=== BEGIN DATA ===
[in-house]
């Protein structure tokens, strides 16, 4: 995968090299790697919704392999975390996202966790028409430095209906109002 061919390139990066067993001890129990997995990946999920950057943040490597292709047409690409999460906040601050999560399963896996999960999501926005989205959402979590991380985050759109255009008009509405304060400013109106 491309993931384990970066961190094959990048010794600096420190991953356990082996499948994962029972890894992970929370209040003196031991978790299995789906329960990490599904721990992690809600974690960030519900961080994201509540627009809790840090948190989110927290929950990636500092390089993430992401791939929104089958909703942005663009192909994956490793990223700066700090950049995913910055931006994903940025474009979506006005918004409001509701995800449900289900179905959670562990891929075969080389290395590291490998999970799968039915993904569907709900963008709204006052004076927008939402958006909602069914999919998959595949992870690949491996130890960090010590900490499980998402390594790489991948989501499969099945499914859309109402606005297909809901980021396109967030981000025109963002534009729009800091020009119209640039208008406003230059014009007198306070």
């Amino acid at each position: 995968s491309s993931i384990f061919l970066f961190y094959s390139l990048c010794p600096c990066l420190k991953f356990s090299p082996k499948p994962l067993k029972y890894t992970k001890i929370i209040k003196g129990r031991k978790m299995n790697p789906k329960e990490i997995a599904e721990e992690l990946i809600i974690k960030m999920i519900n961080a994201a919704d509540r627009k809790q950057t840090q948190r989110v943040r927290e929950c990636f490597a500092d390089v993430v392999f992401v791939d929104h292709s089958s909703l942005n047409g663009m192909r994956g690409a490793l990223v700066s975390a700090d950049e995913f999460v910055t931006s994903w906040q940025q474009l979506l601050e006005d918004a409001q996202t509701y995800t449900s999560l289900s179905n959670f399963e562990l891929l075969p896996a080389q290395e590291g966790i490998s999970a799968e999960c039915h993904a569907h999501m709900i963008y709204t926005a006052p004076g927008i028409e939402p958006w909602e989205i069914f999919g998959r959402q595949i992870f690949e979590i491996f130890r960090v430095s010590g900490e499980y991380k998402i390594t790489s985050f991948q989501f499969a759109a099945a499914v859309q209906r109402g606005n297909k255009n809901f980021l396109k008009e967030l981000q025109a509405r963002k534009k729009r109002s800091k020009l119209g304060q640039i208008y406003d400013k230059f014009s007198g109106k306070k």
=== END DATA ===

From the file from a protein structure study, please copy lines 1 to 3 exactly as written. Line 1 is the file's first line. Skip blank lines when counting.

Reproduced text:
[in-house]
């Protein structure tokens, strides 16, 4: 995968090299790697919704392999975390996202966790028409430095209906109002 061919390139990066067993001890129990997995990946999920950057943040490597292709047409690409999460906040601050999560399963896996999960999501926005989205959402979590991380985050759109255009008009509405304060400013109106 491309993931384990970066961190094959990048010794600096420190991953356990082996499948994962029972890894992970929370209040003196031991978790299995789906329960990490599904721990992690809600974690960030519900961080994201509540627009809790840090948190989110927290929950990636500092390089993430992401791939929104089958909703942005663009192909994956490793990223700066700090950049995913910055931006994903940025474009979506006005918004409001509701995800449900289900179905959670562990891929075969080389290395590291490998999970799968039915993904569907709900963008709204006052004076927008939402958006909602069914999919998959595949992870690949491996130890960090010590900490499980998402390594790489991948989501499969099945499914859309109402606005297909809901980021396109967030981000025109963002534009729009800091020009119209640039208008406003230059014009007198306070």
């Amino acid at each position: 995968s491309s993931i384990f061919l970066f961190y094959s390139l990048c010794p600096c990066l420190k991953f356990s090299p082996k499948p994962l067993k029972y890894t992970k001890i929370i209040k003196g129990r031991k978790m299995n790697p789906k329960e990490i997995a599904e721990e992690l990946i809600i974690k960030m999920i519900n961080a994201a919704d509540r627009k809790q950057t840090q948190r989110v943040r927290e929950c990636f490597a500092d390089v993430v392999f992401v791939d929104h292709s089958s909703l942005n047409g663009m192909r994956g690409a490793l990223v700066s975390a700090d950049e995913f999460v910055t931006s994903w906040q940025q474009l979506l601050e006005d918004a409001q996202t509701y995800t449900s999560l289900s179905n959670f399963e562990l891929l075969p896996a080389q290395e590291g966790i490998s999970a799968e999960c039915h993904a569907h999501m709900i963008y709204t926005a006052p004076g927008i028409e939402p958006w909602e989205i069914f999919g998959r959402q595949i992870f690949e979590i491996f130890r960090v430095s010590g900490e499980y991380k998402i390594t790489s985050f991948q989501f499969a759109a099945a499914v859309q209906r109402g606005n297909k255009n809901f980021l396109k008009e967030l981000q025109a509405r963002k534009k729009r109002s800091k020009l119209g304060q640039i208008y406003d400013k230059f014009s007198g109106k306070k």